The ballad, tunes played at a slow tempo, occupies a special place in the jazz canon right up to the present day. In the same way as emerging jazz talent need to confirm their jazz chops in the many obligatory modern jazz idioms from bop through to jazz funk, free jazz and beyond, all jazz musicians need to exhibit mastery of the particular challenges posed by ballad playing and show real awareness of jazz masters of earlier generations who made ballad playing their forte.

I know from personal experience of playing ballads at gigs that doing justice to the «head” (the tune) and telling a compelling improvisatory story at slow or very slow tempi is one of the hardest challenges in our music. It is easy to fall into the trap of throwing rapid clusters of notes at fast tunes. In ballads every note counts. Somewhat counter-intuitively I have also learnt that the easiest way to lower the volume of a noisy audience is to play a ballad!

In this chapter and in the accompanying playlist I am going to focus on horn players with room for only two vocalists; Chet Baker’s immortal vocal rendition of You Don’t Know What Love Is (and Chet turns in a limpid solo on trumpet too) and George Adams’s vocal rendition of Charles Mingus’s homage to Duke. In Duke Ellington’s Sound of Love.

I could, and maybe will devote a future feature on the place of ballads in jazz piano trios which is a whole story in itself. I can’t recall a piano trio performance or recording which does not showcase ballad playing.

From the perspective of an audience at a live gig there is nothing that quite equates to the hush that often greets the last notes of a beautifully played ballad, with the ensuing applause being held back while those final notes fade away.

I have frequently referred to the distinctive sound world of jazz and the immediately recognizable sounds of great jazz performers.

In almost all cases I can think of ballad playing forms an important and consistent part of the repertoire of all jazz musicians both good and great. In the case of Ben Webster whose early career on tenor with Duke Ellington was distinguished by his muscular, high temp playing, he devoted the last 20 years of his career almost exclusively to ballad playing., often taken at the very slowest tempi. His achingly sad rendition of Danny Boy is an example.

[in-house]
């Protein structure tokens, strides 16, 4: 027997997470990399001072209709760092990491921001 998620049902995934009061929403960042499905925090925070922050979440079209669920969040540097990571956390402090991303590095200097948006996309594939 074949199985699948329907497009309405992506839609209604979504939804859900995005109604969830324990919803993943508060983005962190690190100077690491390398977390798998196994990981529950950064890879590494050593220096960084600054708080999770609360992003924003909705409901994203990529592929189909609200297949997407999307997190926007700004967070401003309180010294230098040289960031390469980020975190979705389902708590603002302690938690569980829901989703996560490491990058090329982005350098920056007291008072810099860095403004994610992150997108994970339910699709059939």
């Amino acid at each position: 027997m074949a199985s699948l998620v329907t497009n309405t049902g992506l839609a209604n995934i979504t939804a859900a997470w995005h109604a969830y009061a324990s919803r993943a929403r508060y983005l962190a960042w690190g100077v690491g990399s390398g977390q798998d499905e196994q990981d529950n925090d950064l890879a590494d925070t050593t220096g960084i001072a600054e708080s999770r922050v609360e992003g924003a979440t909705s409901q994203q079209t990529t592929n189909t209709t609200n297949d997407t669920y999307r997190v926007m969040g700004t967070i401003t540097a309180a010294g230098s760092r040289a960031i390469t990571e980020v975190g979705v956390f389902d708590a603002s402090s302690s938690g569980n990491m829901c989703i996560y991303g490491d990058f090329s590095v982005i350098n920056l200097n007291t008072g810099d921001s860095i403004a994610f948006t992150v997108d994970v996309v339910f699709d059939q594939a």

Here’s Ben Webster playing Billy Eckstein’s Chelsea Bridge with Stan Tracey’s trio who would have been backing him at Ronnie Scott’s. at the time this performance was recorded

John Coltrane is most usually associated throughout his 20 year career with dynamic and intensive high tempo playing, pushing himself to the very limits of his musical capacity, going to and beyond the very edge of what seemed possible. And yet, throughout his career, right up to his final years when Trane began to explore the outer reaches of unrestrained , deeply spiritual free jazz he continued to both play and write ballads, and to play them with an equal dedication and intensity as he brought to his more distinctive “sheets of sound” repertoire  You will find four Trane ballads on the playlist drawn from different stages of his career with the rarely played I want To Talk About You dating back to his early recordings in the mid 50’s. Very few musicians have played In A Sentimental Mood so exquisitely and here we hear Coltrane playing it with its author; Duke Ellington.

Dexter Gordon was a supreme balladeer. He insisted that getting under the skin of the lyrics was the key to great ballad playing. I heard him at Ronnie Scott’s a few times playing the ballad most associated with Dexter, You’ve Changed always prefaced by his slow, spoken incantation of the lyrics. You’ll find his classic Blue Note version on the playlist. Dexter must have played this tune many thousands of times.

You will not be surprised to find three selections featuring Sonny Rollins on the playlist drawn from is early, mid, and later periods of recording career.  He had a particular affinity for reviving obscure tunes which became jazz standards in his hands. Ballad playing provided a perfect backdrop for Sonny’s unrivalled tone and he too was a connoisseur of the lyrics.

    Two of the ballads in my selection were written in memory of recently passed jazz giants; Benny Golson’s I Remember Clifford a moving long-form tribute to the star trumpeter who died in a car crash at 26, here immortalized by the playing of the equally brilliant near contemporary of Clifford, Lee Morgan.. Brown one of the few narcotics-free products of the bebop generation, Morgan whose short but extraordinary career was blighted by addiction. Charles Mingus’s haunting dedication to Duke Ellington, Duke Ellington’s Sound of Love, could only have been written in ballad form

    Ballad originals are often penned in dedication to people who were significant in the lives of the composer. Trane’s originals, Naima, and Lonnie’s Lament. Sam Rivers’s beautiful evocation of his wife Beatrice.  Wayne Shorter’s Infant Eyes was dedicated to his baby daughter. A whole playlist could be dedicated to these dedicatees!